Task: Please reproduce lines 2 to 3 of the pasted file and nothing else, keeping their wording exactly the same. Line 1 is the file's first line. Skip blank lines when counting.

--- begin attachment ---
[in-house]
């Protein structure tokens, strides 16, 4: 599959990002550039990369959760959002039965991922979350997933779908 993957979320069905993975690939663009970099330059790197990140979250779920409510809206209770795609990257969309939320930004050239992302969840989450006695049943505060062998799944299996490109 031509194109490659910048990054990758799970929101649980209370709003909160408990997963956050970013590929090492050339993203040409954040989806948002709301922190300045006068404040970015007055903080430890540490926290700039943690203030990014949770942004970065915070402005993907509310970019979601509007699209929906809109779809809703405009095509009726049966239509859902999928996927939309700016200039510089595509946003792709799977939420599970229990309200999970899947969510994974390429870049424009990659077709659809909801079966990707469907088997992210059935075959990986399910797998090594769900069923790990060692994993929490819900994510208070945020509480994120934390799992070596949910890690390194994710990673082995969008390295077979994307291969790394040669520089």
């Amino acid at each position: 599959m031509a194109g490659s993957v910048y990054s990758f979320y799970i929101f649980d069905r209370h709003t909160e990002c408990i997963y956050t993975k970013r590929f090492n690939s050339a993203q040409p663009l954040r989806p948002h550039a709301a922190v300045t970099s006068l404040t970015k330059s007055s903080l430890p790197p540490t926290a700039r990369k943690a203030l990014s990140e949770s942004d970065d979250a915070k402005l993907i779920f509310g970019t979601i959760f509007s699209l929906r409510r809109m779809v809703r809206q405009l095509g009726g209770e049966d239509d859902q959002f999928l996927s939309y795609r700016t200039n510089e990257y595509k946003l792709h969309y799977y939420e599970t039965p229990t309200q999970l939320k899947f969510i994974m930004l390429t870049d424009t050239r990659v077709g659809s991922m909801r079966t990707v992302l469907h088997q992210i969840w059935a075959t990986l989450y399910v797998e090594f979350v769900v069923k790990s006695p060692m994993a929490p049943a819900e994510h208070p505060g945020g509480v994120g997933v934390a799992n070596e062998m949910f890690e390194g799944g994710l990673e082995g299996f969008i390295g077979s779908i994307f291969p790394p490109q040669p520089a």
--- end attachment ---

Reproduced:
């Protein structure tokens, strides 16, 4: 599959990002550039990369959760959002039965991922979350997933779908 993957979320069905993975690939663009970099330059790197990140979250779920409510809206209770795609990257969309939320930004050239992302969840989450006695049943505060062998799944299996490109 031509194109490659910048990054990758799970929101649980209370709003909160408990997963956050970013590929090492050339993203040409954040989806948002709301922190300045006068404040970015007055903080430890540490926290700039943690203030990014949770942004970065915070402005993907509310970019979601509007699209929906809109779809809703405009095509009726049966239509859902999928996927939309700016200039510089595509946003792709799977939420599970229990309200999970899947969510994974390429870049424009990659077709659809909801079966990707469907088997992210059935075959990986399910797998090594769900069923790990060692994993929490819900994510208070945020509480994120934390799992070596949910890690390194994710990673082995969008390295077979994307291969790394040669520089």
């Amino acid at each position: 599959m031509a194109g490659s993957v910048y990054s990758f979320y799970i929101f649980d069905r209370h709003t909160e990002c408990i997963y956050t993975k970013r590929f090492n690939s050339a993203q040409p663009l954040r989806p948002h550039a709301a922190v300045t970099s006068l404040t970015k330059s007055s903080l430890p790197p540490t926290a700039r990369k943690a203030l990014s990140e949770s942004d970065d979250a915070k402005l993907i779920f509310g970019t979601i959760f509007s699209l929906r409510r809109m779809v809703r809206q405009l095509g009726g209770e049966d239509d859902q959002f999928l996927s939309y795609r700016t200039n510089e990257y595509k946003l792709h969309y799977y939420e599970t039965p229990t309200q999970l939320k899947f969510i994974m930004l390429t870049d424009t050239r990659v077709g659809s991922m909801r079966t990707v992302l469907h088997q992210i969840w059935a075959t990986l989450y399910v797998e090594f979350v769900v069923k790990s006695p060692m994993a929490p049943a819900e994510h208070p505060g945020g509480v994120g997933v934390a799992n070596e062998m949910f890690e390194g799944g994710l990673e082995g299996f969008i390295g077979s779908i994307f291969p790394p490109q040669p520089a």